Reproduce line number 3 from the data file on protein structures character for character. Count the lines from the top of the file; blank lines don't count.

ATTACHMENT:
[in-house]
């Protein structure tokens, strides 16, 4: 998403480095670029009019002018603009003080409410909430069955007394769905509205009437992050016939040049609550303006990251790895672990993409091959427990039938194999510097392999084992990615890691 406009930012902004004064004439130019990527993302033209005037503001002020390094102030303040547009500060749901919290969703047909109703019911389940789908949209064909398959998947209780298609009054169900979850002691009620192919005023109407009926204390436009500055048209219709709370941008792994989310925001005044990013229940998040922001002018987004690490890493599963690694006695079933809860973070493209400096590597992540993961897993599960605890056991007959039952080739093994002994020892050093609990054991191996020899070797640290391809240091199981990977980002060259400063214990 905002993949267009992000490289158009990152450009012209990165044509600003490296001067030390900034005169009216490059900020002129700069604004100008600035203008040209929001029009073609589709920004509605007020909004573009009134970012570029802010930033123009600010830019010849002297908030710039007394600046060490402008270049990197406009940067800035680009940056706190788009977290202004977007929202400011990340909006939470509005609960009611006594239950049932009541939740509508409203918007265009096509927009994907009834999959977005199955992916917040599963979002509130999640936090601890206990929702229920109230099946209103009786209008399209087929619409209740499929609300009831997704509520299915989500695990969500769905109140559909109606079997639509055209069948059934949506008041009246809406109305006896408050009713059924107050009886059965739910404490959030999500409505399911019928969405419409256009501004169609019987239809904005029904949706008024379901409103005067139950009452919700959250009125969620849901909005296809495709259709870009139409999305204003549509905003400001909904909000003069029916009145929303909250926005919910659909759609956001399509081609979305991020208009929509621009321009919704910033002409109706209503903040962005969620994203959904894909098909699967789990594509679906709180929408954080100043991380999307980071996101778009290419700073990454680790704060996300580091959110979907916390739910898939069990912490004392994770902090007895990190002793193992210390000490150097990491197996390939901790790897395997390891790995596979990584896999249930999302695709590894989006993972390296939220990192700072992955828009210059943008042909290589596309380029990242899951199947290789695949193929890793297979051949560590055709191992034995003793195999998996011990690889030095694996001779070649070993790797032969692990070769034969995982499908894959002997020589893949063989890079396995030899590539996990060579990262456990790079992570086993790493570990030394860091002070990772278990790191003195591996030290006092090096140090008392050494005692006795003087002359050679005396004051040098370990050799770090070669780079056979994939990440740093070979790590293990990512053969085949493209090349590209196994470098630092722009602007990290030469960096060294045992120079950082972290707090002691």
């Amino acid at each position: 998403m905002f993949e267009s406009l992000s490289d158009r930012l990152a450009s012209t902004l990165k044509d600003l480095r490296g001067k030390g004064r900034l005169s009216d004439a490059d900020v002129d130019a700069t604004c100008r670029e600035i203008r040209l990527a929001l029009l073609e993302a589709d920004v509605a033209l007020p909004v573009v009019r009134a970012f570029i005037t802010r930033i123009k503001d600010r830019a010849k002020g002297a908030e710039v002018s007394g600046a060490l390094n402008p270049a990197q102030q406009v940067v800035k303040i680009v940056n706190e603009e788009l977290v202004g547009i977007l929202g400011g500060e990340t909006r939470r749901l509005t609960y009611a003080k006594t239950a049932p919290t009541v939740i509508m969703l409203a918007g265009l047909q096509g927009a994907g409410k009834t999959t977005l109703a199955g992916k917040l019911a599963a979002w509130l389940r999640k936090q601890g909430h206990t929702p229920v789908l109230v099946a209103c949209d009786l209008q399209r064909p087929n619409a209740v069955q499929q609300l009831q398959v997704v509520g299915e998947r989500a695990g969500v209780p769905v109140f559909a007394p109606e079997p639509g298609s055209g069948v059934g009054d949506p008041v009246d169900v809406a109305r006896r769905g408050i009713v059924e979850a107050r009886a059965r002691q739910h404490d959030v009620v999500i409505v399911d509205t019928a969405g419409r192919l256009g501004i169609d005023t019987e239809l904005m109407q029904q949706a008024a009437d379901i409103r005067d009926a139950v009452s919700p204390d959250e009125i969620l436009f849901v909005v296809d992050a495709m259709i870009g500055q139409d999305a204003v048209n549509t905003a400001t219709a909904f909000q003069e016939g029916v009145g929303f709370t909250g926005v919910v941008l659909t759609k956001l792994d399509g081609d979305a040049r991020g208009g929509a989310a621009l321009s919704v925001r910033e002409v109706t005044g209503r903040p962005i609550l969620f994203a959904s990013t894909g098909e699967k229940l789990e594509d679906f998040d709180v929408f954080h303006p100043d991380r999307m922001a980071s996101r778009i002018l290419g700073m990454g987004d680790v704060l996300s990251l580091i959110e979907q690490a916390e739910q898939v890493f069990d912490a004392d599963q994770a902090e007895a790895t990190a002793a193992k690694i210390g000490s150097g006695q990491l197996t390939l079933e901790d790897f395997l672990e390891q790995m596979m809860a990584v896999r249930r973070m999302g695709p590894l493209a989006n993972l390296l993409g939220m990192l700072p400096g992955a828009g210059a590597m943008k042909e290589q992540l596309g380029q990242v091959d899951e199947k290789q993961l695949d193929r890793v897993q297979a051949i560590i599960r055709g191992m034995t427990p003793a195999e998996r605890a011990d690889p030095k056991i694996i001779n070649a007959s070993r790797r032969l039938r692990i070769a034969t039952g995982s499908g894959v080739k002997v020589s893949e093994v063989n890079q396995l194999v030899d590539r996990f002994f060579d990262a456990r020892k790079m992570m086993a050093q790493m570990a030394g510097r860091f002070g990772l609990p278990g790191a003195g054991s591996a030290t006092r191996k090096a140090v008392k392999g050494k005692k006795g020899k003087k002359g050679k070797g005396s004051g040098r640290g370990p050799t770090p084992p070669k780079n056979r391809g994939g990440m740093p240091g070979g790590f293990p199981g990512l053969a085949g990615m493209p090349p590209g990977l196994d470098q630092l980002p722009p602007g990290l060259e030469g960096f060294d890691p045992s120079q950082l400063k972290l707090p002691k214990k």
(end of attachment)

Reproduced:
């Amino acid at each position: 998403m905002f993949e267009s406009l992000s490289d158009r930012l990152a450009s012209t902004l990165k044509d600003l480095r490296g001067k030390g004064r900034l005169s009216d004439a490059d900020v002129d130019a700069t604004c100008r670029e600035i203008r040209l990527a929001l029009l073609e993302a589709d920004v509605a033209l007020p909004v573009v009019r009134a970012f570029i005037t802010r930033i123009k503001d600010r830019a010849k002020g002297a908030e710039v002018s007394g600046a060490l390094n402008p270049a990197q102030q406009v940067v800035k303040i680009v940056n706190e603009e788009l977290v202004g547009i977007l929202g400011g500060e990340t909006r939470r749901l509005t609960y009611a003080k006594t239950a049932p919290t009541v939740i509508m969703l409203a918007g265009l047909q096509g927009a994907g409410k009834t999959t977005l109703a199955g992916k917040l019911a599963a979002w509130l389940r999640k936090q601890g909430h206990t929702p229920v789908l109230v099946a209103c949209d009786l209008q399209r064909p087929n619409a209740v069955q499929q609300l009831q398959v997704v509520g299915e998947r989500a695990g969500v209780p769905v109140f559909a007394p109606e079997p639509g298609s055209g069948v059934g009054d949506p008041v009246d169900v809406a109305r006896r769905g408050i009713v059924e979850a107050r009886a059965r002691q739910h404490d959030v009620v999500i409505v399911d509205t019928a969405g419409r192919l256009g501004i169609d005023t019987e239809l904005m109407q029904q949706a008024a009437d379901i409103r005067d009926a139950v009452s919700p204390d959250e009125i969620l436009f849901v909005v296809d992050a495709m259709i870009g500055q139409d999305a204003v048209n549509t905003a400001t219709a909904f909000q003069e016939g029916v009145g929303f709370t909250g926005v919910v941008l659909t759609k956001l792994d399509g081609d979305a040049r991020g208009g929509a989310a621009l321009s919704v925001r910033e002409v109706t005044g209503r903040p962005i609550l969620f994203a959904s990013t894909g098909e699967k229940l789990e594509d679906f998040d709180v929408f954080h303006p100043d991380r999307m922001a980071s996101r778009i002018l290419g700073m990454g987004d680790v704060l996300s990251l580091i959110e979907q690490a916390e739910q898939v890493f069990d912490a004392d599963q994770a902090e007895a790895t990190a002793a193992k690694i210390g000490s150097g006695q990491l197996t390939l079933e901790d790897f395997l672990e390891q790995m596979m809860a990584v896999r249930r973070m999302g695709p590894l493209a989006n993972l390296l993409g939220m990192l700072p400096g992955a828009g210059a590597m943008k042909e290589q992540l596309g380029q990242v091959d899951e199947k290789q993961l695949d193929r890793v897993q297979a051949i560590i599960r055709g191992m034995t427990p003793a195999e998996r605890a011990d690889p030095k056991i694996i001779n070649a007959s070993r790797r032969l039938r692990i070769a034969t039952g995982s499908g894959v080739k002997v020589s893949e093994v063989n890079q396995l194999v030899d590539r996990f002994f060579d990262a456990r020892k790079m992570m086993a050093q790493m570990a030394g510097r860091f002070g990772l609990p278990g790191a003195g054991s591996a030290t006092r191996k090096a140090v008392k392999g050494k005692k006795g020899k003087k002359g050679k070797g005396s004051g040098r640290g370990p050799t770090p084992p070669k780079n056979r391809g994939g990440m740093p240091g070979g790590f293990p199981g990512l053969a085949g990615m493209p090349p590209g990977l196994d470098q630092l980002p722009p602007g990290l060259e030469g960096f060294d890691p045992s120079q950082l400063k972290l707090p002691k214990k």